This course will study the relation between faith in God and the capacities of human reason. The main topics will be the relation between faith in God and morality, religious experience, the problem of evil, the nature of faith, the traditional proofs for the existence of God, miracles and science, immortality, and religious pluralism.
The Psalter is the hymn book of the Bible. The 150 psalms have been an integral part of both Jewish and Christian musical traditions, and over the centuries they have inspired countless composers to create important works. The course will explore the richness and power of the Psalter through an examination of the relationship between Scripture and music. What happens to the biblical text over time and as it is interpreted in different musical and religious traditions?
This course combines engaging study of the Bible with some of Yale’s greatest treasures, delivered to you virtually! Each class is divided into two sections. The first part of class we will engage biblical texts around the theme of wonder. The second part enriches our learning with a related online tour of one of Yale’s stunning collections, guided by world-class experts. Visits include “trips” to the Peabody museum, Yale British Art Museum, and the Yale Babylonian Collection, showing art and artifacts not seen in previous BAA courses. We will grow in knowledge and love of the Bible, while discovering the relevance and experiencing the vitality of Scripture.
Some scholars have argued that the letter to the Romans is so unclear that it must be a pastiche of letters or the product of a confused, contradictory writer. We will together make sense of the letter in its historical context as a Jewish Paul articulates (not entirely clearly) how it is that God’s justice and mercy extend to Jews and also to all the nations (ethnē, from which we get our term ethnicity).
Being Christian and leading Christians is a stiff challenge in a polarized age. How are we to pray, preach, teach, lead, or just do church in ways that honor the various perspectives in our groups, while maintaining integrity and boldly proclaiming what light we have? Oddly enough, Bible study can help us here. While it has often been weaponized by one side or the other, the Bible is politically and theologically multi-vocal. The ideological inclusiveness of the canon is actually quite stunning. In this course we will channel the early rabbinic notion that there’s such a thing as “disagreement for the sake of heaven” (Mishnah Avoth 5.17) and imagine a diverse church thriving in our divided land.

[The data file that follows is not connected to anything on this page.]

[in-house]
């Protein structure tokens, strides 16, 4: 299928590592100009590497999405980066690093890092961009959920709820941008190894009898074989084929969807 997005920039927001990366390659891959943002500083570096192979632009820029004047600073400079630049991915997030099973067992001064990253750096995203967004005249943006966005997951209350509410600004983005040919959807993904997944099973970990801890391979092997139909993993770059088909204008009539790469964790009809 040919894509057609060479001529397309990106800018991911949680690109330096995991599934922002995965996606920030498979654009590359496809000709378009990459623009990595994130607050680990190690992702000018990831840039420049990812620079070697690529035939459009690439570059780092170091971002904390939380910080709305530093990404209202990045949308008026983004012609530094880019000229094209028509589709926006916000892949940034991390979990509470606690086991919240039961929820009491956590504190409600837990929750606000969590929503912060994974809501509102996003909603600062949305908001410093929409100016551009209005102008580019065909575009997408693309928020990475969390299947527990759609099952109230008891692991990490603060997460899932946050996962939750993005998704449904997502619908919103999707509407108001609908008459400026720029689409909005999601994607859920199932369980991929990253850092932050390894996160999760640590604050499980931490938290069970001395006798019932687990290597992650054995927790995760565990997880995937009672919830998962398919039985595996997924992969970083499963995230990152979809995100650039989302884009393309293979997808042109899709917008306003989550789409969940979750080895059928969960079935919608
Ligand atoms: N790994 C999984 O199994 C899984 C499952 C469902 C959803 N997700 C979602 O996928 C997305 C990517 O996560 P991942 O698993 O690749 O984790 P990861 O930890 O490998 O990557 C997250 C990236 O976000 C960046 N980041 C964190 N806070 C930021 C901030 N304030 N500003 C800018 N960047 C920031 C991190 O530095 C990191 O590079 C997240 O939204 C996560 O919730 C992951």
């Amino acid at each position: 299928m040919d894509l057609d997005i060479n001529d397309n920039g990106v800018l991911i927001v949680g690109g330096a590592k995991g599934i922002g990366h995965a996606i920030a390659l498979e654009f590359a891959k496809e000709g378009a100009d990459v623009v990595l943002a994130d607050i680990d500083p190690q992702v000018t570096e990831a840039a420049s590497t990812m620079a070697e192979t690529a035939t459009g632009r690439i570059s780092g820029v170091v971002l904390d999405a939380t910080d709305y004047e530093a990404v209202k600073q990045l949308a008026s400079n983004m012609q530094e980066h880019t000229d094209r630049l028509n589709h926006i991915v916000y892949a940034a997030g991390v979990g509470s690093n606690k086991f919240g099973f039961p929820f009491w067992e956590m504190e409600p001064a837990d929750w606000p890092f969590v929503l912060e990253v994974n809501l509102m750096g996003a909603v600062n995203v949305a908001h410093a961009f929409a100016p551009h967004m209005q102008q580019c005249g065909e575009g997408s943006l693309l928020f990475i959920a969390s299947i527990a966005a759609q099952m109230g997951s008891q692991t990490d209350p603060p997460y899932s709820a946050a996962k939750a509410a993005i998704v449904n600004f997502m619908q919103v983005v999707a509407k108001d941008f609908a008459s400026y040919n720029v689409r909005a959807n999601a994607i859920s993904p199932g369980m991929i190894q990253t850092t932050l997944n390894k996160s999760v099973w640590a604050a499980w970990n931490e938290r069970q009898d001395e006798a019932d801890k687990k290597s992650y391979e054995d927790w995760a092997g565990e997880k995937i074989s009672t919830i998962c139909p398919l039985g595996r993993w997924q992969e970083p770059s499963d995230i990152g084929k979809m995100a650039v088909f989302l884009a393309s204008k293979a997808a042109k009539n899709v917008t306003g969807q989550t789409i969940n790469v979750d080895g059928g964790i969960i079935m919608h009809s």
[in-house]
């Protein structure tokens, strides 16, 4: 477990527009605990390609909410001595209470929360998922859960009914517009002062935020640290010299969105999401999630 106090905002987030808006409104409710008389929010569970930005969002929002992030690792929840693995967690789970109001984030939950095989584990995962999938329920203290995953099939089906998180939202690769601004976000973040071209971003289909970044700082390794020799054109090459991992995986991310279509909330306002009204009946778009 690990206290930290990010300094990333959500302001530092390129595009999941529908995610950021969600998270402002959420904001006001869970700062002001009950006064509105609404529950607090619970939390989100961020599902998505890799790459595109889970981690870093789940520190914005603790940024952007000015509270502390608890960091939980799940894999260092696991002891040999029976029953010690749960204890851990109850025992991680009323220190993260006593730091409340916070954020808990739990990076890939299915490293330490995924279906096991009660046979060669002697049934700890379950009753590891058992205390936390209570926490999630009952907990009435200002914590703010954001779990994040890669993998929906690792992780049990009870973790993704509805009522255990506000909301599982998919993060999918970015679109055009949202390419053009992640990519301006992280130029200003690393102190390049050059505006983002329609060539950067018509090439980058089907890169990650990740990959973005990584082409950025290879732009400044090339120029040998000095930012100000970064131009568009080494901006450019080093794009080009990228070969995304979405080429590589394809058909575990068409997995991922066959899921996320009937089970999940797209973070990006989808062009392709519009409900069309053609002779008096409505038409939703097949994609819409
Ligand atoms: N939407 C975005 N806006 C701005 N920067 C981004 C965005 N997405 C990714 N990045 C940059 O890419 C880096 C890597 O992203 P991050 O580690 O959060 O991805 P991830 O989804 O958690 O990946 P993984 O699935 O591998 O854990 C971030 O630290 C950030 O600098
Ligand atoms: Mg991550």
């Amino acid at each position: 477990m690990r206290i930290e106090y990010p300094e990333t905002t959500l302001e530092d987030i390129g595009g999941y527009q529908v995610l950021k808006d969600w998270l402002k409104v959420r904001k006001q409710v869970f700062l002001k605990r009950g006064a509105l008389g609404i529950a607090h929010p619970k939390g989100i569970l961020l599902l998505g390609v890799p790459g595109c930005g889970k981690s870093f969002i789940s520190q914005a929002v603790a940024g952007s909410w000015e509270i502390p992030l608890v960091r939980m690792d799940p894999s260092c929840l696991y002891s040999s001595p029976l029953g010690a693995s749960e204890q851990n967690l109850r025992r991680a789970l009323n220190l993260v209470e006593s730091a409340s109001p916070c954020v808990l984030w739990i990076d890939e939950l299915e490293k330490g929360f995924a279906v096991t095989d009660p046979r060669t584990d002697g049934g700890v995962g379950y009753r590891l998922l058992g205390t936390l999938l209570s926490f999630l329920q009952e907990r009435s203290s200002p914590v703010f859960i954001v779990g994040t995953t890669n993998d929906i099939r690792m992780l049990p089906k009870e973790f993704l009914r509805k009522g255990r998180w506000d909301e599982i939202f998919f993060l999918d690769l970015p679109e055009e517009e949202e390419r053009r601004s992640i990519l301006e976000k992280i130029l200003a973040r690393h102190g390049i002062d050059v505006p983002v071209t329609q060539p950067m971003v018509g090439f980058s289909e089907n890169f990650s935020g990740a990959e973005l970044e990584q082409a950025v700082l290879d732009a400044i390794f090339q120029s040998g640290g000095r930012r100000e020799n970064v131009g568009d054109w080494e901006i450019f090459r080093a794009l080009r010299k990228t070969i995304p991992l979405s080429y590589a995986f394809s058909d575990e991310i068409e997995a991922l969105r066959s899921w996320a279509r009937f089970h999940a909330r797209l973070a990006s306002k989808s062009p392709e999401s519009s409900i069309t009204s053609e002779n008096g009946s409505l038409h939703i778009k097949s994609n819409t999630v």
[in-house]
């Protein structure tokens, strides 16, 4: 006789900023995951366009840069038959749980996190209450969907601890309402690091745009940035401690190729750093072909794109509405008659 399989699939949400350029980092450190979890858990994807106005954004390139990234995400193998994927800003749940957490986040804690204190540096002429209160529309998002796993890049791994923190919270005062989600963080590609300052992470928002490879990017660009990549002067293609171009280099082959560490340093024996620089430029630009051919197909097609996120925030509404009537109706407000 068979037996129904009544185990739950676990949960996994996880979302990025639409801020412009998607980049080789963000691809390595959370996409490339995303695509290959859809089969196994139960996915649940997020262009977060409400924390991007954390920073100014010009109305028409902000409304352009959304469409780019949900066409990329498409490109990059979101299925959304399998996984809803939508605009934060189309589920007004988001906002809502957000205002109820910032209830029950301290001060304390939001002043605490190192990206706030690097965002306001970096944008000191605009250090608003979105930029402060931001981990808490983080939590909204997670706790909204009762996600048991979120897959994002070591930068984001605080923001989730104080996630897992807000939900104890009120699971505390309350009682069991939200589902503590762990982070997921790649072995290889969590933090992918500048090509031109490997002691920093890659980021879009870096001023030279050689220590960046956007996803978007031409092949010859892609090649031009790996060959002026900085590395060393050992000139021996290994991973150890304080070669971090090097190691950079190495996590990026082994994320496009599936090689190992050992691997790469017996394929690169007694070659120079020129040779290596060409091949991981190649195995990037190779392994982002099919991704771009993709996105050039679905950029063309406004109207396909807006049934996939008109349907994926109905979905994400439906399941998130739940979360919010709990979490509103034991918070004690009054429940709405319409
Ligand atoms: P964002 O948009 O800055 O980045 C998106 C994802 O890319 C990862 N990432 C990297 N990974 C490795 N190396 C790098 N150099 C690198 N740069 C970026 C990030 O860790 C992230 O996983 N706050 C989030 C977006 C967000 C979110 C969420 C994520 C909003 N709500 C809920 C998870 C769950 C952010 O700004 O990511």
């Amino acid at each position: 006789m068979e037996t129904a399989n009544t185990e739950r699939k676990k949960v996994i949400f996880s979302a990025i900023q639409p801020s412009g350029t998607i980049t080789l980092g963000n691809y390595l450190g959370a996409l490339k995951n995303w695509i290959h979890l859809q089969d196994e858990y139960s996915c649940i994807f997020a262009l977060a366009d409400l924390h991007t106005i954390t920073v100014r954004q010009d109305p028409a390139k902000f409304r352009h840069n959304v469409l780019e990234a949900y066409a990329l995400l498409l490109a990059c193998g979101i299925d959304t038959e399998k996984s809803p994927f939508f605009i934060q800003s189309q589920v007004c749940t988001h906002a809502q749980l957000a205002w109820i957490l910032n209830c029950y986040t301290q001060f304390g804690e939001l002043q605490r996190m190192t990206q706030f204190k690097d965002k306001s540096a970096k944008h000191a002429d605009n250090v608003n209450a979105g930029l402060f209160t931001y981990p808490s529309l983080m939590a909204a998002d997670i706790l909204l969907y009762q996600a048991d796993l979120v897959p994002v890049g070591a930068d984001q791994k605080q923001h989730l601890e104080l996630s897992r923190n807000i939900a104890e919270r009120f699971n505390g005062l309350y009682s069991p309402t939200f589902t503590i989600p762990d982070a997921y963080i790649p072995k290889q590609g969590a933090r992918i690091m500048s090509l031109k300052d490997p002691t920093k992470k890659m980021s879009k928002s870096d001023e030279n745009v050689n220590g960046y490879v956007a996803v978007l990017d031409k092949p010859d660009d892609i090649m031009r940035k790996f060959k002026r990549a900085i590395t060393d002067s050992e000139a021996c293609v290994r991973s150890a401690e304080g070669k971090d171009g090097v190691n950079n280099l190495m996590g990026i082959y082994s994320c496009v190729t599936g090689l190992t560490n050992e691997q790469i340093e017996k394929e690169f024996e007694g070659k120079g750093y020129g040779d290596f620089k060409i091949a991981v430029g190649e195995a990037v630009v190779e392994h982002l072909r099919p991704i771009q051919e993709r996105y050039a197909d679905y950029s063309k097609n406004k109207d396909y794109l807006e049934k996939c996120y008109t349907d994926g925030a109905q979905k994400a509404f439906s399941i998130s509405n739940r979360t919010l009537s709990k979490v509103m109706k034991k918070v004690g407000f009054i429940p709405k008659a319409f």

This course delves into the mid-eighteenth-century Protestant evangelical revival in New England from the perspective of one of its major figures, Jonathan Edwards, pastor of Northampton, Massachusetts, an epicenter of transatlantic evangelical culture at the time. During the decade from 1734 to 1744, Edwards oversaw two “awakenings” in his congregation and participated in many other such religious episodes across New England and beyond. Edwards’ experience as a pastor, as apologist, and as critic reveals how the revivals ebbed and flowed, ultimately lending to long-lasting divisions in American religious life and providing a basis for modern evangelicalism on the one hand and liberal theology on the other.
The course involves study of Book of Exodus focusing on its narrative sections, and especially on the biography of Moses and the female characters in his story, with sensitivity to Christian and Jewish interpretations of this material. The method of the course is to practice close reading of the materials in English translation. We will also consider musical expressions of the narratives and themes of Exodus, including the recording “Exodus” by Bob Marley and the Wailers (1977).
The theologies of Howard Thurman and Paul Tillich and selected short readings on the concept of love will offer us much to reflect upon, as we consider–in a confidential setting–our own spiritual journey and living in a complex and stressful global world. We will mine what these readings have to offer regarding our own work, spiritual path, sense of self, and role as citizens.